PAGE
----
Can your overdraft have an impact on your credit score?

Find out here...

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When opening a current account with most banks, you’ll likely be given the offer to include an overdraft option as part of your bank account which, when used correctly, can give you more flexibility when it comes to your spending. 

However, overdrafts aren’t as simple as letting you spend more money than you have; they also come with some disadvantages and issues that you should be aware of as well.

In our guide about overdrafts and how they can affect your credit score, we’ll be looking into overdraft interest, the risks of getting into debt and how your credit report can be affected.

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What is an overdraft?

An overdraft acts as a form of credit that can be used in conjunction with your current account and it lets you spend money that you don’t actually have in your bank account at the time of spending. 

An overdraft works by letting you pay for something through your bank account even if there is no money in your account. 

There are two types of overdraft that can affect your credit score that you should be aware of:

  • An authorised overdraft
  • An unauthorised overdraft.

An authorised overdraft is one that you have applied for and that has been accepted and approved by your bank.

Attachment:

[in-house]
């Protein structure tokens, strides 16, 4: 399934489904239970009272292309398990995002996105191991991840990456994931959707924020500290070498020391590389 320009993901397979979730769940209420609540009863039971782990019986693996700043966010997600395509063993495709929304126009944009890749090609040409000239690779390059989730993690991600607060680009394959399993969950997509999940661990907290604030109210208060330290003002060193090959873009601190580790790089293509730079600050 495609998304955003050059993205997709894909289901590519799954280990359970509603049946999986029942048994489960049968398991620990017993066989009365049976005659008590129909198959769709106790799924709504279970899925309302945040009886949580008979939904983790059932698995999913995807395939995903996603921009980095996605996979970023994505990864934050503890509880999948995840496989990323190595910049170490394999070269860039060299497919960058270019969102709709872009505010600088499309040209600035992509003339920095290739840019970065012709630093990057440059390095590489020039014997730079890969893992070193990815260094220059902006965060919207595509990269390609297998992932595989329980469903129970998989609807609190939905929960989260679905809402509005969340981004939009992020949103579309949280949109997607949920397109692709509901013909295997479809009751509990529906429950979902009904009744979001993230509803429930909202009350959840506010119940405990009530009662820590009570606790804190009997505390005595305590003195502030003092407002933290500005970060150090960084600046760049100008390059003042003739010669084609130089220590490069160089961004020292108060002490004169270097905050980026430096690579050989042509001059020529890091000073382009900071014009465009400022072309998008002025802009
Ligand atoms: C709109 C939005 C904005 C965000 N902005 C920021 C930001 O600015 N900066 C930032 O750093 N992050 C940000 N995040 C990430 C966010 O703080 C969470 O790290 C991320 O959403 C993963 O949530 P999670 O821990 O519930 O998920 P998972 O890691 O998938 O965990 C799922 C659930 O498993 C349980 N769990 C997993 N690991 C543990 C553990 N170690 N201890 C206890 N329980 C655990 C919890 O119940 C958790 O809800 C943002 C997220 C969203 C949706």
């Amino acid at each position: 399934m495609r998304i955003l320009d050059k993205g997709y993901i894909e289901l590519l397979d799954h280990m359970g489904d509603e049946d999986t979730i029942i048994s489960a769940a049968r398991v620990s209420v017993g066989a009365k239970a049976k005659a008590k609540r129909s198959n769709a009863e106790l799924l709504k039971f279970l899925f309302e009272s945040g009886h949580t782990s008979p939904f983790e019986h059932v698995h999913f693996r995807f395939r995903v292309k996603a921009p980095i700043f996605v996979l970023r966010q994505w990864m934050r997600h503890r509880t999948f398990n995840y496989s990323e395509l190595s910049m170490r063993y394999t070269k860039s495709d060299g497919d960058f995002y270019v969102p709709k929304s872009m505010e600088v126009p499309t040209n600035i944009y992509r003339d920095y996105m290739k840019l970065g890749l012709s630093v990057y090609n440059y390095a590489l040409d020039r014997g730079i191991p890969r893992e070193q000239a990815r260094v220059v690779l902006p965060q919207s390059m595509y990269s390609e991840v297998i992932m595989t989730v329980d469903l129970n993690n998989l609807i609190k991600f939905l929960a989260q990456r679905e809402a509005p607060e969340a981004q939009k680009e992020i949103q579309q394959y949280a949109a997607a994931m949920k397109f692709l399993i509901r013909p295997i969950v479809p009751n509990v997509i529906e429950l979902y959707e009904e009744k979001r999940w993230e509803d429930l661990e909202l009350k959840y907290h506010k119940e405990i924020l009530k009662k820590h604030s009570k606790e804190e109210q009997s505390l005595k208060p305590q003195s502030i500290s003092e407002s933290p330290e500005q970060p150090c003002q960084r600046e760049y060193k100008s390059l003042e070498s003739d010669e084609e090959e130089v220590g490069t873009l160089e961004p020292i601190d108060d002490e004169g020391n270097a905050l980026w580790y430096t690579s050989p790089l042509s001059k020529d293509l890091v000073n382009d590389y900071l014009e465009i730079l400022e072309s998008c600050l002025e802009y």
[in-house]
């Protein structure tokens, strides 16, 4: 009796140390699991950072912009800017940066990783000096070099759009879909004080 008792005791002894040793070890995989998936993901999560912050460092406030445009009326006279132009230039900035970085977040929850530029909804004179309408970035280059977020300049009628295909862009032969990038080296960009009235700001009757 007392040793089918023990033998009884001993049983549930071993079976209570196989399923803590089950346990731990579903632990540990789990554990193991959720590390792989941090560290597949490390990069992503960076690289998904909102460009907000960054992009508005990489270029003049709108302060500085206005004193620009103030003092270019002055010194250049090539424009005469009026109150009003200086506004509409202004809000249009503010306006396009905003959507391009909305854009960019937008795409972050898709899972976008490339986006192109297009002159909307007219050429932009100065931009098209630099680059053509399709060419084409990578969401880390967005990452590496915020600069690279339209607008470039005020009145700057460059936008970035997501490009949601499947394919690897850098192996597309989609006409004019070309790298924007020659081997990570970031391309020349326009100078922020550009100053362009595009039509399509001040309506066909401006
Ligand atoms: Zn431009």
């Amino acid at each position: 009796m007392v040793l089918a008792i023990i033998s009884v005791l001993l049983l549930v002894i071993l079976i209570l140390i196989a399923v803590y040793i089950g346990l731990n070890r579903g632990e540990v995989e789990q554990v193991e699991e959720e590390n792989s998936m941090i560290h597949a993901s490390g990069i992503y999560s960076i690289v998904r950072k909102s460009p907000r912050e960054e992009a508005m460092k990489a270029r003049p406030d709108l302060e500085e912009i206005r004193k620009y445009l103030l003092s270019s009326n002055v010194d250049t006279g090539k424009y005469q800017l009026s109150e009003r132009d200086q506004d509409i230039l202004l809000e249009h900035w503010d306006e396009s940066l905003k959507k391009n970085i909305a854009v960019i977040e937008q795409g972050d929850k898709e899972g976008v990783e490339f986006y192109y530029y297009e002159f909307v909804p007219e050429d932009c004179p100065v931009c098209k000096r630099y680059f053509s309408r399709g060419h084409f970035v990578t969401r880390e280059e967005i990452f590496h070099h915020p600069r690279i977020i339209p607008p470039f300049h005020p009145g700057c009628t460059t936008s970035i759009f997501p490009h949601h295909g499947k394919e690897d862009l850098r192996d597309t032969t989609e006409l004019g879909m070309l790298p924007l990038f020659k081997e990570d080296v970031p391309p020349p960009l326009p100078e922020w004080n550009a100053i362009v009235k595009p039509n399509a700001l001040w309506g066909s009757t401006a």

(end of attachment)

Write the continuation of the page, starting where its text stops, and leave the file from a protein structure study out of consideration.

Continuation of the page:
An unauthorised one is an overdraft that you haven’t applied for, but one that lets you use it anyway; this type of overdraft is usually much more expensive as the bank isn’t aware of your extra spending intentions beforehand, so you’ll likely be charged much more interest.

Do I need an overdraft?

Whether you need an overdraft or not is dependent on your own personal financial situation and whether you think you need the extra breathing room when it comes to spending money that you don’t really have.

Having said this, they can be a slippery slope in terms of getting into debt, especially if you’re unable to pay off your overdraft and this can lead to bad credit scores and your credit rating will be affected.

If you intend to use an overdraft during the short-term or for emergencies-only, then you might want to consider getting one as part of your current account, but if you’re not sure that you can be held accountable to not overspend on it, then it’s probably best to avoid getting one. 

Can an overdraft help to improve my credit score?

While it is possible for an overdraft to negatively affect your credit score, it’s also possible for it to help improve your credit score as well, providing that you stay within your credit limit, you pay off your overdraft within the necessary timeframe and you avoid getting an unauthorised overdraft.

Does increasing my overdraft limit hurt my credit rating?